The Okavango Delta is a bird-watcher's paradise. The Delta is home to over 500 species of birds. There are few more haunting calls than that of the African Fish Eagle - a bird more common in the Okavango than anywhere else on the continent. Birds are abundant in the riverine forest, with Hartlaub's Babbler, Swamp Boubou, Grey-backed Bleating Warbler, Heuglin's Robin, Barred Owl, Red-eyed Dove, Red-billed Woodhoopoe and Red-billed Helmetshrike among the characteristic species. Look out for both Black-eyed and Red-eyed Bulbuls. The elusive Pel's Fishing Owl roosts in evergreen trees by day.
A variety of warblers and weavers nest in the papyrus beds, and Pied Kingfisher, Malachite Kingfisher and Coppery-tailed Coucal can be seen among the tall stems. Woodland birds are plentiful, with hole-nesting species such as Red-billed Hornbill, Grey Hornbill, Burchell's Starling, Scops Owl, Pearl-spotted Owl, Crested Barbet, Bearded Woodpecker, Striped Kingfisher and Meyer's Parrot among the most conspicuous.
Bird enthusiasts resource: Click here to view a bird checklist for the Okavango Delta Region.
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About Sandibe Safari Lodge:
Listed among the 101 best hotels in the world in UK Tatler's Travel Guide 2001
At Sandibe, you can experience the ever-changing miracle of the Okavango Delta on your doorstep. Sandibe Safari Lodge is set within a 270km² private concession bordering Moremi Game Reserve in one of the most beautiful parts of the Delta. Located near the perennial Santantadibe Channel, the lodge nestles between permanent water and grass-swept plains where herds of Elephant, Buffalo and Topi (Tsessebe) wander amid vigilant predators. Rolling plains stretch into the distance, etched with the silhouettes of palm trees, mud-castle spires of giant termite mounds and ancient Baobabs
The lodge, constructed according to strict environmental principles, was opened in 1998. Prior to opening, a medicine man was called in to protect Sandibe from bad spirits, sickness and fire. After a three-hour blessing, the Sangoma intuited an atmosphere of protection, sensing the particularly strong presence of Lion. As he left the camp, two Lionesses prowled the exit, noble sentinels of Sandibe Safari Lodge.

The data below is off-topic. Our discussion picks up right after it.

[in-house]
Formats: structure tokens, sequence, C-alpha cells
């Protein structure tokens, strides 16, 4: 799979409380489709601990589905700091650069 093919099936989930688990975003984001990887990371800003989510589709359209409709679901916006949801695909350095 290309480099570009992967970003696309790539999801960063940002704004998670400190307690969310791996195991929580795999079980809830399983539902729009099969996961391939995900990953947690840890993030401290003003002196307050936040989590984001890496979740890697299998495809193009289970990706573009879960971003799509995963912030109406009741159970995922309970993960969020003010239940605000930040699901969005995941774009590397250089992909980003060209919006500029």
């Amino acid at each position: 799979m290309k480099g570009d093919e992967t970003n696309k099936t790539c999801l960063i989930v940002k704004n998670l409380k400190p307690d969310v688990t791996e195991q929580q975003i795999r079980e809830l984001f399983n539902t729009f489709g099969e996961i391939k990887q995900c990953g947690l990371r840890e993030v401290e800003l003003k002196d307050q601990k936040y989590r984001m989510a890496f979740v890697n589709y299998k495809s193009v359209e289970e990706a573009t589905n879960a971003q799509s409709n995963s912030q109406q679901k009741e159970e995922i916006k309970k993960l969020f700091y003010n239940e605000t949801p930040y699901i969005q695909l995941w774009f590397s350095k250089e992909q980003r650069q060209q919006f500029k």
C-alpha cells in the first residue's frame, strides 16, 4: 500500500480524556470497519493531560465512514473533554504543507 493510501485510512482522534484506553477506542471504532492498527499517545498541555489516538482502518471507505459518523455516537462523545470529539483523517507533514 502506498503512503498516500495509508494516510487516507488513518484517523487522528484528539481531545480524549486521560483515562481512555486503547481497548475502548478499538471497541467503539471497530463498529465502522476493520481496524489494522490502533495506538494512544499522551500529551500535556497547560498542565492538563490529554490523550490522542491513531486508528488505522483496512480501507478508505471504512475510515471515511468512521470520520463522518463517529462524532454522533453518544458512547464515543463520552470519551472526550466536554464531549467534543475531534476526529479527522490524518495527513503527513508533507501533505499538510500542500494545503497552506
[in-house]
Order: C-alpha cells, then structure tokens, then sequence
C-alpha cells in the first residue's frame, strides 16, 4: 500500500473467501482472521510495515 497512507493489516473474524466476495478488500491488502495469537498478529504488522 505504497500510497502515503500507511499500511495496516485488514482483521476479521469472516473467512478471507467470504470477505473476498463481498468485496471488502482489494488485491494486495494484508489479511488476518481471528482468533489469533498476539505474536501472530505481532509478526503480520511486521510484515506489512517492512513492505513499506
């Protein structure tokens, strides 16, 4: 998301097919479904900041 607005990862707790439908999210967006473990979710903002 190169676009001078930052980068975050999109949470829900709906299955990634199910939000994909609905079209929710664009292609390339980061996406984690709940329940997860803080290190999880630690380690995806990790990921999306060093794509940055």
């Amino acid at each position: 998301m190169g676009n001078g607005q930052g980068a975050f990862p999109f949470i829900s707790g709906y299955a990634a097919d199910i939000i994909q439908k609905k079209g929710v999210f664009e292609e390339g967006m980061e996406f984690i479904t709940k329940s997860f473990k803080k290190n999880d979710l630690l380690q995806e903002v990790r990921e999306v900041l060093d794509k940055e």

Sandibe is flanked by channels of the permanent Okavango Delta that course into the adjacent Moremi Game Reserve, the only declared conservation area in the Delta. It is strategically situated in one of the prime viewing destinations of the continent. Coupled with the diversity of Chobe National Park to the east, the region offers more than 160 mammal, over 500 bird, 38 amphibian, 157 reptile and 89 fish species.
Perhaps the most noticeable aspect of the Okavango Delta is the complete absence of hills and rocks - the landscape is as flat as a lake (it slopes one metre every four kilometres to the south-east). This has led to the formation of the Delta, as the water entering in the north has no clear course to follow.
The Okavango Delta consists of three major components - and one way of picturing this is to look at your outstretched hand. The wrist being the so-called "panhandle", your palm would be the permanent Delta, and the fingers the channels - arteries which feed the seasonal Delta.
Canoeing in Zimbabwe
[*PLEASE NOTE THAT ALL SAFARIS TO ZIMBABWE
HAVE BEEN TEMPORARILY DISCONTINUED DUE TO POLITICAL UNREST &
NEW SANCTIONS IMPOSED ON THE COUNTRY. WE ENCOURAGE YOU TO USE BOTSWANA [above]
FOR CANOEING ADVENTURES, FOR THE TIME BEING]
We offer canoeing in Zimbabwe from our base, the Matetsi Water Lodge. Morning and afternoon riverboat cruises and guided canoe excursions are among the many delights that await you. Five canoes are able to take a maximum of ten guests on Water Lodge's private river frontage. For bird-watchers, exploring this region is pure magic. A minimum of 3 night stay is advised. Other activities at Matetsi include twice a day game drives in open Land Rovers, as well as exciting spotlit night drives to watch the predators on the prowl and bush walks through the private Matetsi Game Reserve are led by armed rangers. More activities include a visit to one of the seven natural wonders of the world, the 103 metre Victoria Falls, which are just 40 kilometres away (about a half hour drive.) A complimentary daily shuttle is available to guests. A host of adventure activities - from white-water rafting to walks in the rain forest on the lip of the Falls, can be arranged. The ever-changing moods of the Zambezi are a siren's call for today's explorers. You can make your way into Victoria Falls for heart-pounding white-water rafting or gentle boat cruises. There are tours of the falls and surrounding areas, canoeing in the falls, sky-diving and horse riding. You can listen to a Marimba band and see traditional dancing, or enjoy the breathtaking views of the Victoria Falls ravine by light aircraft, helicopter or microlight. Adrenalin junkies can take the plunge and bungee jump off the bridge spanning the gorge below the Falls.